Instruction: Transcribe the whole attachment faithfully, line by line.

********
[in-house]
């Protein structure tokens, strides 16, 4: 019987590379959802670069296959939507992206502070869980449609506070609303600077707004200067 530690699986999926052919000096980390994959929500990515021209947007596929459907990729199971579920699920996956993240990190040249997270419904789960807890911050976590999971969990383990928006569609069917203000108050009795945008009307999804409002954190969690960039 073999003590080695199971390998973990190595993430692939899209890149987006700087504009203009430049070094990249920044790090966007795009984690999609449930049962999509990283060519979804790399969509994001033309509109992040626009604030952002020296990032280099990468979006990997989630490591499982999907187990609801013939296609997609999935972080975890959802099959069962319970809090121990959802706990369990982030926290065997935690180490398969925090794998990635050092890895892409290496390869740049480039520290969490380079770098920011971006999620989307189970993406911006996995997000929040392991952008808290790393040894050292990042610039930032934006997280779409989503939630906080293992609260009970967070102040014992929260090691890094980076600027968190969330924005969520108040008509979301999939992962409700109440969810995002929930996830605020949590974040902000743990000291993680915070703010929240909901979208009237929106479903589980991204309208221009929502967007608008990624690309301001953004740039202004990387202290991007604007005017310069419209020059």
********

[in-house]
């Protein structure tokens, strides 16, 4: 019987590379959802670069296959939507992206502070869980449609506070609303600077707004200067 530690699986999926052919000096980390994959929500990515021209947007596929459907990729199971579920699920996956993240990190040249997270419904789960807890911050976590999971969990383990928006569609069917203000108050009795945008009307999804409002954190969690960039 073999003590080695199971390998973990190595993430692939899209890149987006700087504009203009430049070094990249920044790090966007795009984690999609449930049962999509990283060519979804790399969509994001033309509109992040626009604030952002020296990032280099990468979006990997989630490591499982999907187990609801013939296609997609999935972080975890959802099959069962319970809090121990959802706990369990982030926290065997935690180490398969925090794998990635050092890895892409290496390869740049480039520290969490380079770098920011971006999620989307189970993406911006996995997000929040392991952008808290790393040894050292990042610039930032934006997280779409989503939630906080293992609260009970967070102040014992929260090691890094980076600027968190969330924005969520108040008509979301999939992962409700109440969810995002929930996830605020949590974040902000743990000291993680915070703010929240909901979208009237929106479903589980991204309208221009929502967007608008990624690309301001953004740039202004990387202290991007604007005017310069419209020059």